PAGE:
Ubuntu Devs Finally Fix Frustrating Firefox Snap Flaw on Linux

Ubuntu Devs Finally Fix Frustrating Firefox Snap Flaw Ubuntu’s beleaguered Firefox Snap package is tackling another of longstanding criticism of it, namely its lack of native messaging support.

Slow start-up performance of the Firefox web browser has been a frequent complaint on Ubuntu Linux since Canonical shifted over to using the Snapped version of Firefox by default. It's certainly what I find most annoying with Ubuntu as well, but at least Canonical engineers continue working on addressing the performance and other awkward issues with the Firefox Snap.

On the Ubuntu blog today is a new post by Canonicals' Oliver Smith about their latest efforts to improve the Firefox Snap performance and other outstanding issues with this sandboxed version of the Mozilla web browser.

On the performance front they have made updates to ensure GPU-based rendering should work in more instances rather than falling back to software rendering. Ubuntu developers though continue working on these rendering problems including for the likes of Ubuntu on the Raspberry Pi.

It’s this fancy-sounding feature that allows Firefox add-ons to “exchange messages with a native application, installed on the user’s computer”. This enables things like desktop password managers to function as expected in the browser.

But at last there’s change ahoy.

In a short update on the Snapcraft forum Ubuntu developer Olivier Tilloy says integration of a new WebExtensions XDG portal with the latest beta builds of Mozilla Firefox is ready for wider testing via the Snap store.

The patches mean Ubuntu users should be able, once again, to install GNOME Shell extensions from the GNOME Extensions website using Firefox (with the relevant browser add-on and host connector, though honestly: install gnome-shell-extension-manager instead as it offers a superior experience all-round).

Similarly, other Firefox add-ons like the KeePassXC password manager should also work as intended. The new XDG portal also benefits Flatpak apps. It may also in time, be used by other popular web browsers shipped in sandbox packaging formats, such as Chromium.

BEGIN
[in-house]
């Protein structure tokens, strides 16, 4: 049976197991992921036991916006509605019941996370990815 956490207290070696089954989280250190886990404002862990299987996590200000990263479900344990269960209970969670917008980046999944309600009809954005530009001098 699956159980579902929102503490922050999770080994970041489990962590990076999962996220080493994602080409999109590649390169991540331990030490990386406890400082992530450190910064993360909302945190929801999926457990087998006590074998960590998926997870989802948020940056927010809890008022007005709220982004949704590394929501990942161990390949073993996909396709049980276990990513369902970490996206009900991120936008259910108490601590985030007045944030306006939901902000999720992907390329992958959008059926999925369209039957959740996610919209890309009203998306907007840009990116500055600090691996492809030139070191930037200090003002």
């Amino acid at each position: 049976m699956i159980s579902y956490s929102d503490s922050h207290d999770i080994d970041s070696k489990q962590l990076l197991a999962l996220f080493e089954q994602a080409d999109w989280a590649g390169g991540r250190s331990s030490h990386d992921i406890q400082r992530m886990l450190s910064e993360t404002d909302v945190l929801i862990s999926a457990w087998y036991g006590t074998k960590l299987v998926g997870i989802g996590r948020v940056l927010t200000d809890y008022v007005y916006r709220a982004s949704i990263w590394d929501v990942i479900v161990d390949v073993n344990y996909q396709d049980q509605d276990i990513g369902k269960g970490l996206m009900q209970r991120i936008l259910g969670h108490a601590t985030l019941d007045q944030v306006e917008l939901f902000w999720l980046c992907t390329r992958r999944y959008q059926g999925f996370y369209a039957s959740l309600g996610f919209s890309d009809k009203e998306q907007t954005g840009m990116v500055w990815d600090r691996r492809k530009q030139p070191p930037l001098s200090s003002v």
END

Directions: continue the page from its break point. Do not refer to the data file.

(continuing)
Want to give it a go?

How to help test this stuff first-hand


In his post on the Snapcraft forum Canonical’s Olivier Tilloy encourages the community to “let us know which extensions you tested, how you installed the native host connector, and whether the functionality worked as expected, partially, or not at all” — something many of you will be keen t do.

To help kick the tyres on this early you need to do a few things to ‘opt-in’.

First: double-check that you have the latest version of the xdg-desktop-portal package (v1.14.4-1ubuntu2~22.04.1 to be specific). This is rolling out to Ubuntu users as a software update but hasn’t reached everyone yet.

Quickest way to check you have it? Run sudo apt install xdg-desktop-portal, which will print the version number in its “you already have this” error). If you’ve got the version mentions above, great; if not, you’ll need to wait for it.

Next, install the Firefox Snap from either the beta or edge channels — trivia: you can run multiple versions of the same snap, if you’d rather — on Ubuntu 22.04 LTS or later:

sudo snap refresh firefox --beta

Finally, reboot your computer (or kill the xdg-desktop-portal process and let it respawn automatically) before you start testing or things might not jive well until you’ve done so.

Once all is in place you will see a permission prompt appear on your screen the next time you launch Firefox:


Okay the prompt to proceed, and et voila: native messaging integration that should work — let me know how you get on down in the comments.
Also being worked on still for the Firefox Snap is proper access to network mounts, native messaging support, and other items.

See the Ubuntu blog post for more details on their latest efforts to speed-up the Snap-confined Firefox browser.
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